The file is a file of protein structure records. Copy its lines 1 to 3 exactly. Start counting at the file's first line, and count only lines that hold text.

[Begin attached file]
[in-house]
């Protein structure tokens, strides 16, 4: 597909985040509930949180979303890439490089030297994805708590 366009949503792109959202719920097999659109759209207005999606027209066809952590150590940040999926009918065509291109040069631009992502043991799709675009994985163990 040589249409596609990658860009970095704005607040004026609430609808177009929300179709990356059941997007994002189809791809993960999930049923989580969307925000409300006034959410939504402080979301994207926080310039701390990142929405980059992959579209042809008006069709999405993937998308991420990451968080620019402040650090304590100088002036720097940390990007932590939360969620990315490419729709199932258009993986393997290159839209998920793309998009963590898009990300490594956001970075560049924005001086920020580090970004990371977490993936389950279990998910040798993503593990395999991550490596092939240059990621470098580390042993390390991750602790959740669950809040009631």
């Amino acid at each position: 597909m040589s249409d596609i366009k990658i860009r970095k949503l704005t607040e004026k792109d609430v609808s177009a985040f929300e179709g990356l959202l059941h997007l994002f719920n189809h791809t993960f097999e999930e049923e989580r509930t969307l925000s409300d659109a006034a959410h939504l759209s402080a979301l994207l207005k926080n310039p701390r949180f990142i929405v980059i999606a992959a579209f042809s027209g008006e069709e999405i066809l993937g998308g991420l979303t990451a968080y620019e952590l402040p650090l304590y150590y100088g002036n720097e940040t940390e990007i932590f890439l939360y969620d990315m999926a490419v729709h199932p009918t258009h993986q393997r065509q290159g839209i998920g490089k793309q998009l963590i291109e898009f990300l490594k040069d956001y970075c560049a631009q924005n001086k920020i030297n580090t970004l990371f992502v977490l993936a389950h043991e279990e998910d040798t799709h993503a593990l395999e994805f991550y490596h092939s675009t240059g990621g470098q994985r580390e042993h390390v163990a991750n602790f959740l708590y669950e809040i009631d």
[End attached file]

[in-house]
């Protein structure tokens, strides 16, 4: 597909985040509930949180979303890439490089030297994805708590 366009949503792109959202719920097999659109759209207005999606027209066809952590150590940040999926009918065509291109040069631009992502043991799709675009994985163990 040589249409596609990658860009970095704005607040004026609430609808177009929300179709990356059941997007994002189809791809993960999930049923989580969307925000409300006034959410939504402080979301994207926080310039701390990142929405980059992959579209042809008006069709999405993937998308991420990451968080620019402040650090304590100088002036720097940390990007932590939360969620990315490419729709199932258009993986393997290159839209998920793309998009963590898009990300490594956001970075560049924005001086920020580090970004990371977490993936389950279990998910040798993503593990395999991550490596092939240059990621470098580390042993390390991750602790959740669950809040009631």
């Amino acid at each position: 597909m040589s249409d596609i366009k990658i860009r970095k949503l704005t607040e004026k792109d609430v609808s177009a985040f929300e179709g990356l959202l059941h997007l994002f719920n189809h791809t993960f097999e999930e049923e989580r509930t969307l925000s409300d659109a006034a959410h939504l759209s402080a979301l994207l207005k926080n310039p701390r949180f990142i929405v980059i999606a992959a579209f042809s027209g008006e069709e999405i066809l993937g998308g991420l979303t990451a968080y620019e952590l402040p650090l304590y150590y100088g002036n720097e940040t940390e990007i932590f890439l939360y969620d990315m999926a490419v729709h199932p009918t258009h993986q393997r065509q290159g839209i998920g490089k793309q998009l963590i291109e898009f990300l490594k040069d956001y970075c560049a631009q924005n001086k920020i030297n580090t970004l990371f992502v977490l993936a389950h043991e279990e998910d040798t799709h993503a593990l395999e994805f991550y490596h092939s675009t240059g990621g470098q994985r580390e042993h390390v163990a991750n602790f959740l708590y669950e809040i009631d």